Harijan, 30-1-37, p. 407
Each religion has its own contribution to make to human evolution. I regard the great faiths of the world as so many branches of a tree, each distinct from the other though having the same source.
Harijan, 28-1-39, p. 448
All prayer, in whatever language or from whatever religion it was, was prayer addressed to one and the same God and taught mankind that all belonged to one family and should bear love to one another.
All religions enjoined worship of one God who was all pervasive. He was present even in a droplet of water or in a tiny speck of dust.
Various religions were like the leaves on a tree. No two leaves were alike, yet there was no antagonism between them or between the branches on which they grew. Even so, there is an underlying unity in the variety which we see in God’s creation.
Harijan, 26-5-46, p. 154
“Would you say then that your religion is a synthesis of all religions?”
Yes, if you will. But I would call that synthesis Hinduism, and for you the synthesis will be Christianity. If I did not do so, you would always be patronizing me, as many Christians do now, saying, “How nice it would be if Gandhi accepted Christianity,” and Muslims would be doing the same saying, “How nice it would be if Gandhi accepted Islam!” That immediately puts a barrier between you and me. Do you see that?
Harijan, 6-3-37, p. 27
It is the duty of everyone to study the scriptures of religions other than his own. This enables people to keep their religion pure and rid it of blemishes. Moreover, we have Christians, Muslims, Parsis and followers of other religions amongst us. It behaves the Hindus to study their religious books if they regard them as their brothers.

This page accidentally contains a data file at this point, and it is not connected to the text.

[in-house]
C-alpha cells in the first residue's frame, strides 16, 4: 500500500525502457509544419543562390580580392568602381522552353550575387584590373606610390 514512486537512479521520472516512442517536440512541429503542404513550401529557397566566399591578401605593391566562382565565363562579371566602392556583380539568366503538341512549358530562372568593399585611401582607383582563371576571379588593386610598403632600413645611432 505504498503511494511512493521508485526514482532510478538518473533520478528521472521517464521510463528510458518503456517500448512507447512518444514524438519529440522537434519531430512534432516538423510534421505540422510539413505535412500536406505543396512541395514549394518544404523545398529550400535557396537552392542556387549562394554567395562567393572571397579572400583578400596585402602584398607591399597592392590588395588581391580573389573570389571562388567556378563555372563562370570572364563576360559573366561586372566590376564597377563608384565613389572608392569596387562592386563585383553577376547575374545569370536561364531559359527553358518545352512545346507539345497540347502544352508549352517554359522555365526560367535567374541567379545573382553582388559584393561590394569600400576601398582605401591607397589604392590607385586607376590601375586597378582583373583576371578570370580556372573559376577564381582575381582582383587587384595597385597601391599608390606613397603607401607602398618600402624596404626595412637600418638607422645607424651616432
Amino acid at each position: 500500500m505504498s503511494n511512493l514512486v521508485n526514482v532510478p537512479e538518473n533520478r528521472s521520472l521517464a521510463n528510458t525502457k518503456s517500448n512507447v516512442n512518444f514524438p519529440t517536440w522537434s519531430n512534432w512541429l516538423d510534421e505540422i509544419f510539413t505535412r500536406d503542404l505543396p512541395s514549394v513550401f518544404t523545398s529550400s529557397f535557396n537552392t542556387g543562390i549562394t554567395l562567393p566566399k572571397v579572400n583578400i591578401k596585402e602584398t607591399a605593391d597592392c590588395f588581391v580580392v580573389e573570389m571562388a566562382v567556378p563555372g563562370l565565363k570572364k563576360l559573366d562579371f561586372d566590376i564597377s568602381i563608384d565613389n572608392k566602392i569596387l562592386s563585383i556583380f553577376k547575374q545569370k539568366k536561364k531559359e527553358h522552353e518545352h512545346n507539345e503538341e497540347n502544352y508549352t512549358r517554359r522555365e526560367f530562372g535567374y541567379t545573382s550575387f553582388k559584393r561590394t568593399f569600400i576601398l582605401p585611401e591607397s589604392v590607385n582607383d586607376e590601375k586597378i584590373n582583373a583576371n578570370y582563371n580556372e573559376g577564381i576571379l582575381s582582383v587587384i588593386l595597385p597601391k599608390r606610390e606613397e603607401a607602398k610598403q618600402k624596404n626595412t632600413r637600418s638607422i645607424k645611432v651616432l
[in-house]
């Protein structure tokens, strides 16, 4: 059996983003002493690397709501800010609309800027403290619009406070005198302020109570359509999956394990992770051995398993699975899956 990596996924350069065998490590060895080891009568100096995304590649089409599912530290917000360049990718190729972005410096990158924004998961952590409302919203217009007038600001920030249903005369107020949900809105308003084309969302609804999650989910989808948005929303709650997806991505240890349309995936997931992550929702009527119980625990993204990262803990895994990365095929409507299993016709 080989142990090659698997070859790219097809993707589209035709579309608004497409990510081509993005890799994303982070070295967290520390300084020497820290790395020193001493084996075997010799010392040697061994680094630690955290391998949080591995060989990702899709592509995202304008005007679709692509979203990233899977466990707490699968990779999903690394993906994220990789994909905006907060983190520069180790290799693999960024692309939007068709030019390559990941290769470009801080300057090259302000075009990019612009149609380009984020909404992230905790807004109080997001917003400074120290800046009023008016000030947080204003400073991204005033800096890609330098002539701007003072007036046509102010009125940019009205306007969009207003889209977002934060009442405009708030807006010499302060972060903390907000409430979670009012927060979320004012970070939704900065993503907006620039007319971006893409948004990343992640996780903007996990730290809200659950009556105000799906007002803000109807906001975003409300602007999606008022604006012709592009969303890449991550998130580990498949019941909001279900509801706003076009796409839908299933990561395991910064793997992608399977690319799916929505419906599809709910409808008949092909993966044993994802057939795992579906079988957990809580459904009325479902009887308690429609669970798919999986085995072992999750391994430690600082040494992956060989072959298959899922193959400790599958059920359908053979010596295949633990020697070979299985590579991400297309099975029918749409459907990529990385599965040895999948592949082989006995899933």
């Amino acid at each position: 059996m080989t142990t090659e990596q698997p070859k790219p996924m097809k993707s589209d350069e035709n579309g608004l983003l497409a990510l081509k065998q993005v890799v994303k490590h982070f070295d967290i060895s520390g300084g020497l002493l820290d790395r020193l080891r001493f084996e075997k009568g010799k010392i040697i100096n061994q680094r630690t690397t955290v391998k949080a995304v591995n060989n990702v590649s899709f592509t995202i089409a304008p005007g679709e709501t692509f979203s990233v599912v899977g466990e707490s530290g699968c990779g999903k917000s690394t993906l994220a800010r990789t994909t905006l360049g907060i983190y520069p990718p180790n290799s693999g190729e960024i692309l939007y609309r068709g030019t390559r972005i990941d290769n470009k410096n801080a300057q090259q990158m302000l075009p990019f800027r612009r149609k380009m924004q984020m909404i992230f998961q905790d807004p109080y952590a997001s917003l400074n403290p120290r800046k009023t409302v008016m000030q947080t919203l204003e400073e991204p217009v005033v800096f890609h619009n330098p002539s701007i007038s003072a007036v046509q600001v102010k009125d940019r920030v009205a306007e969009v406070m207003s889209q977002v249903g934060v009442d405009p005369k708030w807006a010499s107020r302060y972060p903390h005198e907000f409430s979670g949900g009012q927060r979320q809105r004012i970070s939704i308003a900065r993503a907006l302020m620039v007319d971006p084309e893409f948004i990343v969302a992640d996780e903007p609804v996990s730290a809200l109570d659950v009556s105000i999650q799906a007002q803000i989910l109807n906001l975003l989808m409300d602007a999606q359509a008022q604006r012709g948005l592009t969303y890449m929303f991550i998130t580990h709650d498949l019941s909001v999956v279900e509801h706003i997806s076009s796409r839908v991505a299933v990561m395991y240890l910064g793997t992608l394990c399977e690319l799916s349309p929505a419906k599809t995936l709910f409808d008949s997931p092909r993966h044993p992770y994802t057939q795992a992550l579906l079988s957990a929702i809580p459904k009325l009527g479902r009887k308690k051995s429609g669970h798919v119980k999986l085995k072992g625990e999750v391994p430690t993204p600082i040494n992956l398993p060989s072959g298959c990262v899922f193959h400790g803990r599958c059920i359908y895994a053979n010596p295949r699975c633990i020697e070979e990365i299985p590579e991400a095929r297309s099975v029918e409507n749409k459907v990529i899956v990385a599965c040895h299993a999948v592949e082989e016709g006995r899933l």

Harijan, 25-5-47, p. 166
For me all the principal religions are equal in the sense that they are all true. They are supplying a felt want in the spiritual progress of humanity. Hence I have had no difficulty in bringing up Muslim, Parsi and Christian children under my care in their own faith. Indeed, I had to study some literature for their sake when their parents wanted me to teach them particular forms of worship according to special books.
Harijan, 6-4-34, p. 59
I hold that it is the duty of every cultured man or woman to read sympathetically the scriptures of the world. If we are to respect others’ religions as we would have them to respect our own, a friendly study of world’s religions is a sacred duty.
Young India, 2-9-26, p. 308
All men are born free and equal, but one is much stronger or weaker than another physically and mentally. Therefore superficially there is no equality between the two. But there an essential equality. In our nakedness God is not going to think of me as Gandhi and you as Keithan. And what are we in this mighty universe? We are less than atoms, and as between atoms there is no use asking which is smaller and which is bigger. Inherently we are equal. The differences of race and skin and of mind and body and of climate and nation are transitory. In the same way essentially all religious are equal.
Harijan, 13-3-37, p. 58